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06/13/95 RON L. DIETZ v. MINIDOKA COUNTY HIGHWAY

SUPREME COURT OF IDAHO


Filed: June 13, 1995.

RON L. DIETZ, SSN 519-72-XXXX, CLAIMANT-RESPONDENT,
v.
MINIDOKA COUNTY HIGHWAY DISTRICT, EMPLOYER-APPELLANT, AND STATE OF IDAHO, DEPARTMENT OF EMPLOYMENT, DEFENDANT-RESPONDENT.

Appeal from the Industrial Commission of the State of Idaho.

Johnson, Justice.

Author: Johnson

JOHNSON, Justice.

This is an unemployment benefits case. We vacate the award of unemployment benefits and remand the case to the Industrial Commission for consideration of all three grounds for determining whether the claimant was guilty of misconduct. We also conclude that the Commission was not required to strike the claimant's letter requesting review.

I.

THE BACKGROUND AND PRIOR PROCEEDINGS.

Ron L. Dietz was employed by Minidoka highway district (the district) as a truck driver for eighteen years. On September 28 and 29, 1993, the district required its truck drivers to work past the normal quitting time in order to finish a highway project. On both days Dietz left work at the normal quitting time without consulting his superiors. On September 30, 1993, Dietz was terminated for these early departures. Dietz was aware that he was required to work late on September 29. Dietz contends he was not aware that he was required to work late on September 28.

Dietz applied to the department of employment (DOE) seeking unemployment benefits. The district responded, alleging that Dietz's actions in voluntarily walking off the job on September 28 and 29 were contrary to the district's best interests.

DOE denied Dietz's application for unemployment benefits, determining that he had been terminated due to misconduct. Dietz appealed to a DOE appeals examiner who upheld the denial. Dietz appealed this decision to the Commission. With his request for appeal to the Commission, Dietz included a twelve-page letter which provided information not considered by the appeals examiner, and which stated that he was not treated fairly by the district. The Commission denied the district's motion to delete this letter.

The Commission adopted the appeals examiner's findings of fact and set forth its own Conclusions of law, finding that Dietz's behavior: (1) was not an "intentional or substantial disregard of the employer's interest," and (2) was a single isolated incident of comparatively nonserious nature, a lapse in judgment not rising to the level of misconduct. The district appealed.

II.

THE COMMISSION'S DECISION DOES NOT INDICATE THAT THE COMMISSION CONSIDERED ALL THREE GROUNDS FOR DETERMINING WHETHER DIETZ WAS TERMINATED FOR MISCONDUCT.

The district asserts that the Commission's decision does not indicate that the Commission considered all three grounds for determining whether Dietz was terminated for misconduct. We agree.

Unemployment benefits are not available to an employee "discharged for misconduct in connection with [the employee's] employment." I.C. § 72-1366(e) (1994). In this context, misconduct means: (1) a willful and intentional disregard of the employer's interest, (2) a deliberate violation of the employer's rules, or (3) a disregard of standards of behavior that the employer has a right to expect of an employee. Campbell v. Bonneville County, 126 Idaho 222, 225, 880 P.2d 252, 255 (1994).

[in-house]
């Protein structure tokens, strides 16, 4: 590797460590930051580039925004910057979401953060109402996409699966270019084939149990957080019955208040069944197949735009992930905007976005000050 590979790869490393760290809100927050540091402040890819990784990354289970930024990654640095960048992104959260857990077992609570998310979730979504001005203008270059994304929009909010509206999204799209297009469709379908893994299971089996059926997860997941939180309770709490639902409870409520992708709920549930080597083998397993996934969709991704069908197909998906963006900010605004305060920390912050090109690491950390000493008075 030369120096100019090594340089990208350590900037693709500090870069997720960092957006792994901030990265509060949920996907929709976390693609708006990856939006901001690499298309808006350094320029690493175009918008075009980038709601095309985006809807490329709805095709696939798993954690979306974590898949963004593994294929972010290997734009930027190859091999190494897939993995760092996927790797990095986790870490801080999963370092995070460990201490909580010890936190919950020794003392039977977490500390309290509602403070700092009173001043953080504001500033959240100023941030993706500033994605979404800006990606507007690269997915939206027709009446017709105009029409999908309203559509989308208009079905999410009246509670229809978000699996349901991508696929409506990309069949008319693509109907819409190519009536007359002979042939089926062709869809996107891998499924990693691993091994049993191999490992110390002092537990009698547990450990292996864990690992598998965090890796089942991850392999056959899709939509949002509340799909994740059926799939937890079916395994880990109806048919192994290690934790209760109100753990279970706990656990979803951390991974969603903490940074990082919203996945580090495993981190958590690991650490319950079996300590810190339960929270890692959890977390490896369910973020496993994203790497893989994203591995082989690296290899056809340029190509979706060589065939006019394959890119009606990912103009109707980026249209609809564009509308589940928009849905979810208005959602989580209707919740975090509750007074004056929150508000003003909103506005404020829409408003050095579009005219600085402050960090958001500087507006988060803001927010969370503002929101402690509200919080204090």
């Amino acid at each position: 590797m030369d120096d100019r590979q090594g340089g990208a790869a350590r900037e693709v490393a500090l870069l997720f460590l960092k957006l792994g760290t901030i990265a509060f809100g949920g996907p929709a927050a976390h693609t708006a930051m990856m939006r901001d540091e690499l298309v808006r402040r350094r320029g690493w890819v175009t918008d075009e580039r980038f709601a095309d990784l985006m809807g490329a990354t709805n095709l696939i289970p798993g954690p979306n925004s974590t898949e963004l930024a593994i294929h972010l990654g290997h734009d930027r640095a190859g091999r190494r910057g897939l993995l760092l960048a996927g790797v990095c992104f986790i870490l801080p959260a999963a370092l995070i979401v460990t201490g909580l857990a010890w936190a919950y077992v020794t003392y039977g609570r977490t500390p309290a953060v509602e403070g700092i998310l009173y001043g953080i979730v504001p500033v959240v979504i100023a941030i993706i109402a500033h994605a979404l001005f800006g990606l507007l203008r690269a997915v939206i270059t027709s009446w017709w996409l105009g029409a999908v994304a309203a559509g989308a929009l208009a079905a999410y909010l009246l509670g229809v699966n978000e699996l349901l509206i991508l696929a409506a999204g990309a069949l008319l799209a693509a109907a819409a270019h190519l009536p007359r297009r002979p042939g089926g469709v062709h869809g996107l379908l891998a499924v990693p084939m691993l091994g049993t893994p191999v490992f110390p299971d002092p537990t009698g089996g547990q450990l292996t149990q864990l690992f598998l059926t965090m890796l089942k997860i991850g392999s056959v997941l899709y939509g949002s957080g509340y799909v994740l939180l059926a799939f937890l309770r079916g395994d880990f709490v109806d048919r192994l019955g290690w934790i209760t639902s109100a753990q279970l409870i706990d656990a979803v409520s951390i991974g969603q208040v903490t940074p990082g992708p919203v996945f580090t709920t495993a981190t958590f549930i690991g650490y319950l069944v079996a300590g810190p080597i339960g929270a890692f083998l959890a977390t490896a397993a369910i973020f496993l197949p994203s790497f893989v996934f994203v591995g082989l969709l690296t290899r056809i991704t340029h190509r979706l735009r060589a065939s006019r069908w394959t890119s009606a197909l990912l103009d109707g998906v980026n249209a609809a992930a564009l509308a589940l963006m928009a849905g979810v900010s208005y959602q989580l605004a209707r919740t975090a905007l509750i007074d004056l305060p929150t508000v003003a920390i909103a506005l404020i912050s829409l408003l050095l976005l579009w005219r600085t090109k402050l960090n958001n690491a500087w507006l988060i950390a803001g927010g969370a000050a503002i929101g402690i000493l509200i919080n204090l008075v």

At the beginning of its decision the Commission cited all three grounds for determining misconduct. In reaching its Conclusion, however, it considered only one of these grounds, finding that Dietz's "conduct was not an intentional or substantial disregard of Employer's interests." The Commission failed to examine whether Dietz's conduct was a deliberate violation of the employer's rules or a disregard of standards of behavior that the employer has a right to expect of an employee.

Because a claimant's actions constitute misconduct if they fall within any of the three grounds comprising the definition of misconduct, the Commission should have considered all three grounds for determining misconduct. See id.

III.

THE COMMISSION WAS NOT REQUIRED TO STRIKE DIETZ'S LETTER.

The district asserts that the Commission should have stricken Dietz's letter to the Commission requesting review because it provided information not considered by the appeals examiner, and expressed Dietz's opinion that the district treated him unfairly. We disagree.

I.C. § 72-1368 states, in pertinent part:

The record before the commission shall consist of the record of proceedings before the appeals examiner, unless it appears to the commission that the interests of Justice require that the interested parties be permitted to present additional evidence. In that event, the commission may, in its sole discretion, conduct a hearing to receive additional evidence or may refer the matter back to the appeals examiner for an additional hearing and decision.

I.C. § 72-1368(g) (1994).

This statute applies only to "additional evidence." There is no indication in the Commission's decision that the Commission considered the letter as additional evidence in reaching its decision. See Horner v. Ponderosa Pine Logging, 107 Idaho 1111, 1114, 695 P.2d 1250, 1253 (1985) (presuming regularity in officials' performance of their duties).

IV.

Conclusion.

We award the district costs on appeal.

Chief Justice McDEVITT, and Justices TROUT, SILAK, and SCHROEDER concur.

Disposition

Vacated and remanded.

19950613

© 1998 VersusLaw Inc.



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